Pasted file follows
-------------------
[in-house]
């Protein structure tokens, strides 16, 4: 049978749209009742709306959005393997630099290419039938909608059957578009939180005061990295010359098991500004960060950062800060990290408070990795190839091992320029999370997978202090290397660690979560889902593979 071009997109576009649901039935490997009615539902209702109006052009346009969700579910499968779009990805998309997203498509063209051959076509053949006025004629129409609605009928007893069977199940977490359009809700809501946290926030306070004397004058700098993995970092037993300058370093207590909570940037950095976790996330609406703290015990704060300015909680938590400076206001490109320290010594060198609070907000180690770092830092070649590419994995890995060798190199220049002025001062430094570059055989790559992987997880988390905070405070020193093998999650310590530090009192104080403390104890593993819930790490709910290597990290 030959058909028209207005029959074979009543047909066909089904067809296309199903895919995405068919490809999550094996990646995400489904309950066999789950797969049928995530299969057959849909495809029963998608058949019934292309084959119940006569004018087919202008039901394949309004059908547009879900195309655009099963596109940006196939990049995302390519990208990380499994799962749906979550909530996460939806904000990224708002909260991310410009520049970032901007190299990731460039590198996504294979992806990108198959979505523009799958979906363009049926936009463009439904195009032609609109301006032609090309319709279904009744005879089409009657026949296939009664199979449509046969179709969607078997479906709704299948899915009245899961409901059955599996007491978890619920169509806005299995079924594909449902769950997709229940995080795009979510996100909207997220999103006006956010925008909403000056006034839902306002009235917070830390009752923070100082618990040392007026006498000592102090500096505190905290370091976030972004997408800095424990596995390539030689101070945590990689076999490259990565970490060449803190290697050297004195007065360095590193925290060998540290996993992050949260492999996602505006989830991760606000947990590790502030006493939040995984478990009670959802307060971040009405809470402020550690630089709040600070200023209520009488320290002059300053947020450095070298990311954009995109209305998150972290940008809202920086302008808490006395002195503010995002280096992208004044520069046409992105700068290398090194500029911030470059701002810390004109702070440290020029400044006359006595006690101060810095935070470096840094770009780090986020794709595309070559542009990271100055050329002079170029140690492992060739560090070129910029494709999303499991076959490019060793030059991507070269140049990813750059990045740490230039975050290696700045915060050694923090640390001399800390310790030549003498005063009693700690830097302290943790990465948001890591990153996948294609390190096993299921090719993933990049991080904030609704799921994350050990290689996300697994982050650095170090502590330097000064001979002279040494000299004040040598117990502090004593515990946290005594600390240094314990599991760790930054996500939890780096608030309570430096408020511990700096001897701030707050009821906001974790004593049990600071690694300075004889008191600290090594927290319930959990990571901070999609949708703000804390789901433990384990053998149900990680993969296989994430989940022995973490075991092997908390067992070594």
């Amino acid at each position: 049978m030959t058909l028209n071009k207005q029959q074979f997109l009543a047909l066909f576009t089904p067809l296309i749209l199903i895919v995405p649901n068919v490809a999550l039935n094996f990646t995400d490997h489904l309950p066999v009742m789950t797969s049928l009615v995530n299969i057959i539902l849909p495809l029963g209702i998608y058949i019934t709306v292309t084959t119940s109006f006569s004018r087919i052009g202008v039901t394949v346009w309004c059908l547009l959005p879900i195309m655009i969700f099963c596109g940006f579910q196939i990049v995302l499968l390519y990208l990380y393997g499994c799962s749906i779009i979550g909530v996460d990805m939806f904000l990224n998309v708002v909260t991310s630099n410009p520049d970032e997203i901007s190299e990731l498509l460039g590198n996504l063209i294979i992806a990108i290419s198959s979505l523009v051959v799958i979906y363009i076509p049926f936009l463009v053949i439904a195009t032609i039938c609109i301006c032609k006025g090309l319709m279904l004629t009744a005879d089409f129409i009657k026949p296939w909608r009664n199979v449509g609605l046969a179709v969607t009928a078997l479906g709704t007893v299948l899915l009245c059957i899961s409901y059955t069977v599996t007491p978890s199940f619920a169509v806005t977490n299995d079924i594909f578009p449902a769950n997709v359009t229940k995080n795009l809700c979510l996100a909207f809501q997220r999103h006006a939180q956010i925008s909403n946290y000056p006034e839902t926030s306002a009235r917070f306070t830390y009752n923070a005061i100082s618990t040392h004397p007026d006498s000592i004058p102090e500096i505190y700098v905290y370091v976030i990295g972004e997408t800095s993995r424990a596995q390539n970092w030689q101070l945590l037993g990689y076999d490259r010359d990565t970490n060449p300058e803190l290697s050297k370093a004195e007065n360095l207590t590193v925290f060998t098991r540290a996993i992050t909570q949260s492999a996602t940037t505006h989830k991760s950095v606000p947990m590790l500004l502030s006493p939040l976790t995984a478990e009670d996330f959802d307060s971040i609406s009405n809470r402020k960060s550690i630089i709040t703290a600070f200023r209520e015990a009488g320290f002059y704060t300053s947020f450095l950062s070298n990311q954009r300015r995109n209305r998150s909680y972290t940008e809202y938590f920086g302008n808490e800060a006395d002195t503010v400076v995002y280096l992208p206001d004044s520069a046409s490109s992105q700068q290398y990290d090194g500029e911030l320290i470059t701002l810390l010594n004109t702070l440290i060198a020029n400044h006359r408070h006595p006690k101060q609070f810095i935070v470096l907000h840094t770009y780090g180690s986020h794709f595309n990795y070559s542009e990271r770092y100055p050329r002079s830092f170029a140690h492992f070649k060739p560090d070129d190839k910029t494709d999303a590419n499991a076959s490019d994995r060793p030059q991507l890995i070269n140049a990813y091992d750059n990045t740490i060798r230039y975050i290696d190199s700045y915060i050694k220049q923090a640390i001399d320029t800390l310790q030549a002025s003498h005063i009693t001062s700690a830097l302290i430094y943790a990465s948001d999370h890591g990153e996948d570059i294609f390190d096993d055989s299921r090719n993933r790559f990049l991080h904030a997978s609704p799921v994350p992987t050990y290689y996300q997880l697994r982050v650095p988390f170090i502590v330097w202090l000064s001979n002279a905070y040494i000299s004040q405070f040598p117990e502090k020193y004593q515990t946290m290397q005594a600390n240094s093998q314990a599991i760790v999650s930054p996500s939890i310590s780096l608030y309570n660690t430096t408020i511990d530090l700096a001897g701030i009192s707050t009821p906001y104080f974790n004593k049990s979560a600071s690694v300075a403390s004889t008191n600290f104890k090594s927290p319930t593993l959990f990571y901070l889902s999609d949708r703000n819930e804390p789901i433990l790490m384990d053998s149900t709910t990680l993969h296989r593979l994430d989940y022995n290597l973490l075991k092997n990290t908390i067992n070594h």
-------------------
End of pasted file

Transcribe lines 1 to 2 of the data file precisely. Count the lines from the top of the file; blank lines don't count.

[in-house]
């Protein structure tokens, strides 16, 4: 049978749209009742709306959005393997630099290419039938909608059957578009939180005061990295010359098991500004960060950062800060990290408070990795190839091992320029999370997978202090290397660690979560889902593979 071009997109576009649901039935490997009615539902209702109006052009346009969700579910499968779009990805998309997203498509063209051959076509053949006025004629129409609605009928007893069977199940977490359009809700809501946290926030306070004397004058700098993995970092037993300058370093207590909570940037950095976790996330609406703290015990704060300015909680938590400076206001490109320290010594060198609070907000180690770092830092070649590419994995890995060798190199220049002025001062430094570059055989790559992987997880988390905070405070020193093998999650310590530090009192104080403390104890593993819930790490709910290597990290 030959058909028209207005029959074979009543047909066909089904067809296309199903895919995405068919490809999550094996990646995400489904309950066999789950797969049928995530299969057959849909495809029963998608058949019934292309084959119940006569004018087919202008039901394949309004059908547009879900195309655009099963596109940006196939990049995302390519990208990380499994799962749906979550909530996460939806904000990224708002909260991310410009520049970032901007190299990731460039590198996504294979992806990108198959979505523009799958979906363009049926936009463009439904195009032609609109301006032609090309319709279904009744005879089409009657026949296939009664199979449509046969179709969607078997479906709704299948899915009245899961409901059955599996007491978890619920169509806005299995079924594909449902769950997709229940995080795009979510996100909207997220999103006006956010925008909403000056006034839902306002009235917070830390009752923070100082618990040392007026006498000592102090500096505190905290370091976030972004997408800095424990596995390539030689101070945590990689076999490259990565970490060449803190290697050297004195007065360095590193925290060998540290996993992050949260492999996602505006989830991760606000947990590790502030006493939040995984478990009670959802307060971040009405809470402020550690630089709040600070200023209520009488320290002059300053947020450095070298990311954009995109209305998150972290940008809202920086302008808490006395002195503010995002280096992208004044520069046409992105700068290398090194500029911030470059701002810390004109702070440290020029400044006359006595006690101060810095935070470096840094770009780090986020794709595309070559542009990271100055050329002079170029140690492992060739560090070129910029494709999303499991076959490019060793030059991507070269140049990813750059990045740490230039975050290696700045915060050694923090640390001399800390310790030549003498005063009693700690830097302290943790990465948001890591990153996948294609390190096993299921090719993933990049991080904030609704799921994350050990290689996300697994982050650095170090502590330097000064001979002279040494000299004040040598117990502090004593515990946290005594600390240094314990599991760790930054996500939890780096608030309570430096408020511990700096001897701030707050009821906001974790004593049990600071690694300075004889008191600290090594927290319930959990990571901070999609949708703000804390789901433990384990053998149900990680993969296989994430989940022995973490075991092997908390067992070594």